As reported on Hunton’s Employment and Labor Perspective blog, earlier this month San Francisco amended its Fair Chance Ordinance, the city and county’s so-called “ban-the-box” legislation that limits how private employers can use an applicant’s criminal history in employment decisions. The amendments, which take effect on October 1, 2018, expand the scope and penalties of the San Francisco ordinance and add to the growing framework of ban-the-box legislation across California and other states.
The amended San Francisco ordinance will apply to more employers and will provide stiffer penalties for violations, including for an employer’s first violation, which previously had no associated penalties. The amended ordinance also allows individual applicants and employees to sue and recover these larger penalties in civil actions, a change that may result in a greater number of enforcement actions against San Francisco employers. These and other significant changes to the ordinance are summarized in the attached chart.
To illustrate the impact of these amendments, consider a covered employer’s second violation of the ordinance. Under the pre-amendment version of the ordinance, only the City Attorney could bring a civil action for the violation; the penalty for a second violation was limited to a maximum of $50, and the penalty was paid to the City of San Francisco. Under the amended version of the ordinance, either the City Attorney or the impacted employee or applicant could bring a civil action for the violation; the penalty for a second violation could be as much as $1,000, and the penalty would be paid to the employee or applicant whose rights were violated.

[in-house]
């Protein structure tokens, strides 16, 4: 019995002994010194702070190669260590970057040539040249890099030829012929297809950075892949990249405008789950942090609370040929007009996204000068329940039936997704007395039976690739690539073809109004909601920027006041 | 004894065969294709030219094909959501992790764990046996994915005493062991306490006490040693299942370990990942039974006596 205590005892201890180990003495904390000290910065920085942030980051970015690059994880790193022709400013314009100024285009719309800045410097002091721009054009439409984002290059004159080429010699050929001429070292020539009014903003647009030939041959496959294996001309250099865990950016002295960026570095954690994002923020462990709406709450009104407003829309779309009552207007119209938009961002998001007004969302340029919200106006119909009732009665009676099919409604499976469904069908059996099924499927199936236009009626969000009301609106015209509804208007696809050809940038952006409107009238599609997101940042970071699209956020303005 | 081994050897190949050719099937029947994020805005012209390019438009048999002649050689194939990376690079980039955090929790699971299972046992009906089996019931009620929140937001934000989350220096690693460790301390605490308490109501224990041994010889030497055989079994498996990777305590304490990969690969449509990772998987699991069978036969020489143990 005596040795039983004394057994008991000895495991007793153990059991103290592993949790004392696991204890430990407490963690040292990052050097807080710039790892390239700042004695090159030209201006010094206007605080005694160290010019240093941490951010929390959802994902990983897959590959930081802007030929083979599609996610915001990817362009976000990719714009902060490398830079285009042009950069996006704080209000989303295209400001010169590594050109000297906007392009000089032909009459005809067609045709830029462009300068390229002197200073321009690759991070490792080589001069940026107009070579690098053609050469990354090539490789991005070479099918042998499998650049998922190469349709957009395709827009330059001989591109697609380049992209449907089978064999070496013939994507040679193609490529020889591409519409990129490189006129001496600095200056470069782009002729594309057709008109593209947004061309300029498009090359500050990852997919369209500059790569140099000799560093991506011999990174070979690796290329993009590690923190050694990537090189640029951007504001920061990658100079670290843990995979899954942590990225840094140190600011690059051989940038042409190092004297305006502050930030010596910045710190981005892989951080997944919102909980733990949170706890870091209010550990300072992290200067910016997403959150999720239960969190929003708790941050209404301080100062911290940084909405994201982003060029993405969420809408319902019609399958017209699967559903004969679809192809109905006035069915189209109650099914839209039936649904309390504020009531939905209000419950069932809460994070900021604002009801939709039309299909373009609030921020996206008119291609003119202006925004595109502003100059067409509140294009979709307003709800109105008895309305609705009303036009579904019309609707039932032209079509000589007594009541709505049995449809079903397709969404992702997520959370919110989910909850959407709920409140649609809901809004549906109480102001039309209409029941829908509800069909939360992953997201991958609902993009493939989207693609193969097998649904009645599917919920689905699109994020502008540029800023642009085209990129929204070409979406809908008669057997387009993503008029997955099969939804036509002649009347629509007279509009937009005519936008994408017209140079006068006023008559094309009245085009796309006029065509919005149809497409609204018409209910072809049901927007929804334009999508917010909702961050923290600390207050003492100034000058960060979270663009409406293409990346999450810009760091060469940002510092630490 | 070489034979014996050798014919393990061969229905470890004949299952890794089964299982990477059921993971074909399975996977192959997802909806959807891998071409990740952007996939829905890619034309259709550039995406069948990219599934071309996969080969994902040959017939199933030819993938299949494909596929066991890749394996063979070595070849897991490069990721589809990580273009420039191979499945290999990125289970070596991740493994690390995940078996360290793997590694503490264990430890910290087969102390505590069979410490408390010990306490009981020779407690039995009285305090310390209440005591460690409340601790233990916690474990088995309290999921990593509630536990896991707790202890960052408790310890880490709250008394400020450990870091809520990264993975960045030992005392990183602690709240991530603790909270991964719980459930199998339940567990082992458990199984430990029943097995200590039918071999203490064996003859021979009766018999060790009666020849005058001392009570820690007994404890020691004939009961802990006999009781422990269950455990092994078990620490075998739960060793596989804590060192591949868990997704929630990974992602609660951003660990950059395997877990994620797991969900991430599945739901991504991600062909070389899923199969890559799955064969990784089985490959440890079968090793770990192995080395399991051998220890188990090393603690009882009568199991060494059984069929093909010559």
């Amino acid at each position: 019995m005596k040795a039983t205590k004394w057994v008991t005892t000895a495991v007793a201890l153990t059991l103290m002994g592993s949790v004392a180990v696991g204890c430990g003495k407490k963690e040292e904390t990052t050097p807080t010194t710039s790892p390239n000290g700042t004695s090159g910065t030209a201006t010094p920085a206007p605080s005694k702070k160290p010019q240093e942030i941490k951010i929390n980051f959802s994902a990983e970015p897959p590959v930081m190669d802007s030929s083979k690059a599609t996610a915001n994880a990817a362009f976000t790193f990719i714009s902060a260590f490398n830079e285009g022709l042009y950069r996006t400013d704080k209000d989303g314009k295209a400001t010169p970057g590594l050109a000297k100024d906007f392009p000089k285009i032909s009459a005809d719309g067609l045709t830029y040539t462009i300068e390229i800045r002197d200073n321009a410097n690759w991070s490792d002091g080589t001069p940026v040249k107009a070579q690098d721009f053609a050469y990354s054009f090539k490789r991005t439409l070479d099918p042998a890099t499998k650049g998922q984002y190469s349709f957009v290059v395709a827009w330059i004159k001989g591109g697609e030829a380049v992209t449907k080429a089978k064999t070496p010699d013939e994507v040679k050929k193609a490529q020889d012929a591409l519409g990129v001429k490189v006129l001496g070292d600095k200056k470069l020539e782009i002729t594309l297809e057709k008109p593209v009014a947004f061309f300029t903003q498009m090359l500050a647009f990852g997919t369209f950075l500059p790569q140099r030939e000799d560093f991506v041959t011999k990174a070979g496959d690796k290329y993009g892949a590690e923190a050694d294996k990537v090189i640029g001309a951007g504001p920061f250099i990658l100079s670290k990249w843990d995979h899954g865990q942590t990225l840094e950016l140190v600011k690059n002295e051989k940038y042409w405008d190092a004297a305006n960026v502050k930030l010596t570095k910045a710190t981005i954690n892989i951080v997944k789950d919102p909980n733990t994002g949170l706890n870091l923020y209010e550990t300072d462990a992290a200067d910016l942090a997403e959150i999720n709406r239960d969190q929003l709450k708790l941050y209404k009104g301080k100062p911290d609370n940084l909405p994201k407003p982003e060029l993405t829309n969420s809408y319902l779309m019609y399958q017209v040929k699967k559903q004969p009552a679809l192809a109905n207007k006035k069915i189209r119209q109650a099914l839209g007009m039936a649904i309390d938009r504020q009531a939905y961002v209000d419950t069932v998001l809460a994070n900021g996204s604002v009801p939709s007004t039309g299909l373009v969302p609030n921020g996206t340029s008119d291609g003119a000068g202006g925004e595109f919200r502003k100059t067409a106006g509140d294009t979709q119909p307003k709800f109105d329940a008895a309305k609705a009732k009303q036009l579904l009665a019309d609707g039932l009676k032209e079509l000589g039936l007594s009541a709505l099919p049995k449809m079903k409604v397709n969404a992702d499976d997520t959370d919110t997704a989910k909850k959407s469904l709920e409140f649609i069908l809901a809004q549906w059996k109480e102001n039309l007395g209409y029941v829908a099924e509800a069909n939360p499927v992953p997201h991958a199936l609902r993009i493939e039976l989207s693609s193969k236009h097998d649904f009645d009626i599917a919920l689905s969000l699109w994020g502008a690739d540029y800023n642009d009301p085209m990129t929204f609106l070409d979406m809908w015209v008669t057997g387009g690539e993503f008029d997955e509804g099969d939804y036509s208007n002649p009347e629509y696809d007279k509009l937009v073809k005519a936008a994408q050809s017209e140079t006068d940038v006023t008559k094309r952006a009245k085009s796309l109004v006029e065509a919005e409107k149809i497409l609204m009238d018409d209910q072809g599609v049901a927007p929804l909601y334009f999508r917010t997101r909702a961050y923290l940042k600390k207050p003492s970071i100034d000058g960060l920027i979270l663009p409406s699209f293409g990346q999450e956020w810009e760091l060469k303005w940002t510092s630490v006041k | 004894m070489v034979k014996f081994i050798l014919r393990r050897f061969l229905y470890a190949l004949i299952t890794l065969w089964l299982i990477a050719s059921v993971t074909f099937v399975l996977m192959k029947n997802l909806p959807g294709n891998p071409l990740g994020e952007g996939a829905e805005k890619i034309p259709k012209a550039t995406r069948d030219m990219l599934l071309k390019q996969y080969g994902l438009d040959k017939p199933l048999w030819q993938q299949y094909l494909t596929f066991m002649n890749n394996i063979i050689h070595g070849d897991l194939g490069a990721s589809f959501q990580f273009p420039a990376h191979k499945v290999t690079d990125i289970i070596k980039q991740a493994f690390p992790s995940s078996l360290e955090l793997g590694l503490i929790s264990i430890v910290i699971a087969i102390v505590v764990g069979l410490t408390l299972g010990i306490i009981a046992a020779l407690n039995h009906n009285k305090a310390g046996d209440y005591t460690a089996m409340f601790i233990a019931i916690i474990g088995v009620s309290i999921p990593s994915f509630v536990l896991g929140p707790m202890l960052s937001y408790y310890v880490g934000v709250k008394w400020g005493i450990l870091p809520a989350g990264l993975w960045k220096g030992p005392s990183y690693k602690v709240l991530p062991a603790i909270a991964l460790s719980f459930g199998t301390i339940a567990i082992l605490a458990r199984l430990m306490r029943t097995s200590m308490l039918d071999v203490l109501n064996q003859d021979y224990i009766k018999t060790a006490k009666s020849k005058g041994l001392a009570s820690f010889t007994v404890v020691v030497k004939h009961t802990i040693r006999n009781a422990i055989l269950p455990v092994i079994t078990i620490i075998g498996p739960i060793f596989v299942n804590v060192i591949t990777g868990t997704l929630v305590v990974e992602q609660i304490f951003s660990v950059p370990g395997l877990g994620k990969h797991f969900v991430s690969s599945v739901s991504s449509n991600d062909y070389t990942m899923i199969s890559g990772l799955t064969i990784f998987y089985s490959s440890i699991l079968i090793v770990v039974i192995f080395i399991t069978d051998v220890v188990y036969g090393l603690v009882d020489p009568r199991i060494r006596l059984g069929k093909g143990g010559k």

California’s Ban-the-Box Framework Is Likely to Grow Over the Coming Years
San Francisco and Los Angeles are currently the only California cities with so-called “ban-the-box” ordinances that apply to all private employers with a minimum number of employees. The California cities of Compton and Richmond also have their own “ban-the-box” ordinances, but those ordinances currently apply only to employers doing business with those cities.
The San Francisco and Los Angeles ordinances share similarities with California’s statewide “ban-the-box” law, which also applies to all private employers with a minimum number of employees. The attached chart shows a few of the similarities and differences between the San Francisco, Los Angeles, and California legislation.
California’s “ban-the-box” law does not prevent other California cities and counties from enacting their own criminal background check legislation, and California employers should expect to see more local governments enacting similar measures over the next several years.